Next up, we got hobgoblins. As I mentioned before, they're renowned for their military prowess and are commonly found in mercenary guilds. Yet, the most important hobgoblin that the characters in my campaign know is their butler, Friday. Friday is the perfect butler, professional, clever and loyal to a point. Hobgoblins are great to play for their nasty but fair dealings.
Finally we got bugbears. To be fair, I have really had to stretch how people look at bugbears. Sure, most of them are still dumb as a brick, but I have also taken advantage of their talents. Being the best bullies, assassins and thieves what business would do bugbears better than professional crime? The most important bugbear the heroes have met in Beniro, is Michael Accordion AKA the Bugfather. He is the head of the mafia and founder of the Western Mercenaries guild. There is also a bugbear on the Guard, so they're not all criminals.

Yet, that's what I love about goblins. I love redefining them for my more Renaissance period kingdom of Beniro. Goblins are great for analogies and because their variety work for everything from indentured servants to illegal immigrants. I love goblins.

Don't give me that look. We'll talk about you tomorrow. Wink.



"Let's Play" has become a sub-genre of review/critic shows that specifically involve a host(s) playing a videogame until completion. Some Let's Play videos involve a critique of the game and other's just focus on completion. Two shows I have been watching that involve this type of video come from extremely different styles of hosts with different shows. Today, I'm going to talk about the two hosts and their shows as a discussion of these radically different strategies to this sub-genre. 

First up we have The Angry Video Game Nerd, hosted by James D. Rolfe AKA The Nerd and originally the Angry Nintendo Nerd (crazy right?). His career at the nerd didn't really take off until 2004, when he started doing reviews for Originally he focus on Nintendo titles but to prevent copyright issues and to diversify the Nintendo Nerd became the Video Game Nerd. Yet, why is he so angry?

The Nerd's show focuses on classic games from 80's and 90's era of video games. Unfortunately, even though there is plenty of shovelware today, the quality of even the top selling titles of those decades could be dreadful. For one, there seem to be a lot more movie/comic book/television show adaptations, and though a few titles have been great (Teenage Mutant Ninja Turtles II: The Arcade Game), the majority are complete garbage. Furthermore, the games have begun to show their age, use faulty equipment (power glove) and, though there are guides/cheat sheets today, it is easy to see how frustrating titles could be from the era.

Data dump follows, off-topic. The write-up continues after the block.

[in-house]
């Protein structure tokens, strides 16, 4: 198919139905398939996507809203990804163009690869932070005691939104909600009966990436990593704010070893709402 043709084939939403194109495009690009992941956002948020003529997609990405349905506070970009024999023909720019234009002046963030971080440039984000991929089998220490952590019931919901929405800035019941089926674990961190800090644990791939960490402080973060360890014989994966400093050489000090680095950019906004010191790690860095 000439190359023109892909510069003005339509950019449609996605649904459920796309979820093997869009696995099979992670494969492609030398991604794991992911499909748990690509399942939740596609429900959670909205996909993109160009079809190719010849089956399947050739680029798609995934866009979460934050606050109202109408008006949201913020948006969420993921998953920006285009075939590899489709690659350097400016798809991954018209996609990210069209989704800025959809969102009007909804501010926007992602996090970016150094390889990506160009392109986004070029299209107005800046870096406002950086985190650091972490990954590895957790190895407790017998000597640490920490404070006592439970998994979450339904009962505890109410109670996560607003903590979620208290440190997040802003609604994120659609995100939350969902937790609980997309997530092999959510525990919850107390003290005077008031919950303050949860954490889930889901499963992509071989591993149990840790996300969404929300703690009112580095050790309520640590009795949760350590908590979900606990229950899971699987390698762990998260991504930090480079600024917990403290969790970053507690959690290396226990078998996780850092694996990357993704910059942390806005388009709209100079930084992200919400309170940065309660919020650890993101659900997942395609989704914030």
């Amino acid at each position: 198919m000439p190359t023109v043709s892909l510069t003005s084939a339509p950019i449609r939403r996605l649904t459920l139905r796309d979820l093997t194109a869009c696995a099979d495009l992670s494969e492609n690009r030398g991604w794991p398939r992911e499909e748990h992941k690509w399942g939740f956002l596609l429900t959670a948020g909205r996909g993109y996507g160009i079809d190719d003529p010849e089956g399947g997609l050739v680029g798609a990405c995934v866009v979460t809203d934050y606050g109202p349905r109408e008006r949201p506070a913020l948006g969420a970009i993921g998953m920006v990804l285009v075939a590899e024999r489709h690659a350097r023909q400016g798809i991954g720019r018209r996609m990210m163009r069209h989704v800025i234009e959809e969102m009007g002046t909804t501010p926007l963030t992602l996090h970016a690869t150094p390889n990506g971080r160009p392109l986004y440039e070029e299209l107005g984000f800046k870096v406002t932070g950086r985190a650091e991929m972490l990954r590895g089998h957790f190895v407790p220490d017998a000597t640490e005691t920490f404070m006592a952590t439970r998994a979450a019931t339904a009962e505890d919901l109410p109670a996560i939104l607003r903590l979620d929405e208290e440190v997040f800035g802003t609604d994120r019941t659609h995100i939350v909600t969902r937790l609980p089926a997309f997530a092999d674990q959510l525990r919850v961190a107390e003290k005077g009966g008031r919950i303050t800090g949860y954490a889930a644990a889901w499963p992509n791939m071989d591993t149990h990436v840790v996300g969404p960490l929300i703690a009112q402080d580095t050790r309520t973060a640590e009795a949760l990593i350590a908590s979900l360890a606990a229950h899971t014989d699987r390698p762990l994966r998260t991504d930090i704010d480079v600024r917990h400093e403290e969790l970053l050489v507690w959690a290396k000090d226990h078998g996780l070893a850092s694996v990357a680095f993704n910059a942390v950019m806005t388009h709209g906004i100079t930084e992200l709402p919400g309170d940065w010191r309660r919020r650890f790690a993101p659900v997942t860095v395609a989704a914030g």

Kill it with FIRE!

Thus, is the Nerd's duty to review these older, and usually crappier titles, and in doing his videos use sink into two modes. Sketches which usually sink into vulgarity and ranting. Yet, his sketches are funny and he uses colorful language like Mozart used music. It's easy to see why the nerd is so furious when he has to review so many terrible games. He even reviews the worst Mario game of all time, which I still own, Mario's Time Machine.

Thus with a trusty Rolling Rock beer in one hand, a power glove on the other and a Nintendo controller in both, it is the Nerd's job to revisit and verbally destroy the games that ruined long periods of innocent children's childhoods. For that I salute him!

On the other hand, nerd rage is not the only way to pursue video game reviews and bashing bad titles isn't the only way. Even The Nerd reviews games that are just harder. There is something more complex about older titles and their simple graphics make it somewhat hypnotic to watch. This is the idea behind the Japanese show GameCenter CX (ゲームセンターCX Gēmu Sentā Shī Ekkusu).

Arino uses cooling/heating pads to aid his concentration.
GameCenter CX (ゲームセンターCX Gēmu Sentā Shī Ekkusu) is better known as Retro Game Master by the American audience (its what I call it). The show was picked up in June by  and every Thursday they have posted a new translated video on their site, complete with subtitles and an English narrator. The host of the show is Shinya Arino, half of the Japanese comedy duo, Yoiko, AKA The Kacho (section chief). Yet, why is he the Kacho?

Retro Game Master has been running for 12 seasons since it's premiere in 2003. The show originally was about Arino interviewing and touring video game companies. A portion of the show was also dedicated to a challenge, with Arino playing a difficult retro game, and trying to defeat it. By the second season, the show shifted to focus on these video game challenges. Usually, Arino as the Kacho has to beat a difficult retro game in 24 hours (sometimes longer) and we get to join him for the ride.